A small crowd of students stand in a semi-circle holding homemade Black Lives Matter signs and posters.
About 100 Black Lives Matter protesters gathered outside of the UC Irvine Student Center Friday to protest a speech by Los Angeles Police Chief Charlie Beck. (Photo by Joseph Pimentel/SCNG)

UC Irvine Launches Initiative to End Anti-Blackness on Campus

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UC Irvine administrators promised to confront anti-Blackness on campus, as well as actively recruit Black students and staff and ensure that they thrive at their school.

To do this, the university launched a new program called the UCI Black Thriving Initiative. According to UCI:

“UCI Black Thriving Initiative recognizes and responds to anti-Blackness as an existential threat to our mission as public research university. In depriving Black people of their full participation in society and in university life, anti-Blackness compromises UCI’s capacity to educate, discover, create and heal. It therefore demands a whole university response. This response relies on each member of our campus community linking their future to the success of Black students, faculty and staff as well as alumni and communities served by UCI.”

On May 31, UCI Chancellor Howard Gillman and other university leaders vowed to confront anti-Blackness and improve campus culture for Black students and staff. This was in response to the murders of George Floyd, Breonna Taylor, Tony McDade and other Black people who have died at the hands of law enforcement, and the nationwide protests that followed.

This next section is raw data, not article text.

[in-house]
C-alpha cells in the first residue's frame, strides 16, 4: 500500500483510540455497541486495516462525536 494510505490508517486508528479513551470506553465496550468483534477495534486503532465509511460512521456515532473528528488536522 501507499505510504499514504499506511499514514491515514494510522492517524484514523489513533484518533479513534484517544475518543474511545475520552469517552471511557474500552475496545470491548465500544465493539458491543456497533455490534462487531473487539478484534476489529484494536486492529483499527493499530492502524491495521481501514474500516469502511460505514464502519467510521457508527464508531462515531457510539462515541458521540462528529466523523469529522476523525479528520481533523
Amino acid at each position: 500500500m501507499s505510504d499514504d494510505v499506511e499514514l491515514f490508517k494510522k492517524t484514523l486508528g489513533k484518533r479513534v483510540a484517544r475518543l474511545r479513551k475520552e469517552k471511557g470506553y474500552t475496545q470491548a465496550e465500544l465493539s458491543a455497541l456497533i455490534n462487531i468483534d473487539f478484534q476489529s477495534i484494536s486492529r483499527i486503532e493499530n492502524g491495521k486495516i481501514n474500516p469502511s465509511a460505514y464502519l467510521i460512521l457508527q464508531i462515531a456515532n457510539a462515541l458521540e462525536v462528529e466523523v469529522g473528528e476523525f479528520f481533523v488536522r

As part of this mission, UCI will hire 10 new faculty members, specifically early and mid-career scholars, with either research or creative programs focused on understanding anti-Blackness or public policy solutions to structural racism. This is in addition to the 13 new Black faculty members the school hired this fall.

UCI will also launch the Inclusive Excellence Term Chair program, which will focus on the theme of Black Lives Matter for three years. The Office of Inclusive Excellence will appoint five chairs, each of whom will receive an annual $30,000 research grant. 

The school will also work to recruit Black undergrad and graduate students. According to the Los Angeles Times, Black students made up only 3.3% of the undergrad population last year, though enrollment among Black freshmen is up.

The university will also examine its practices for anti-Blackness, evaluating campus administration, lecture halls, housing, athletics, its police department and other campus spaces and programs. It will use a biannual “scorecard” for accountability purposes that considers both data and surveys. Additionally, several relevant courses will be made available to students, staff and faculty for free.

You can learn more about the university’s plans here, or read the entire document outlining the Black Thriving Initiative here.

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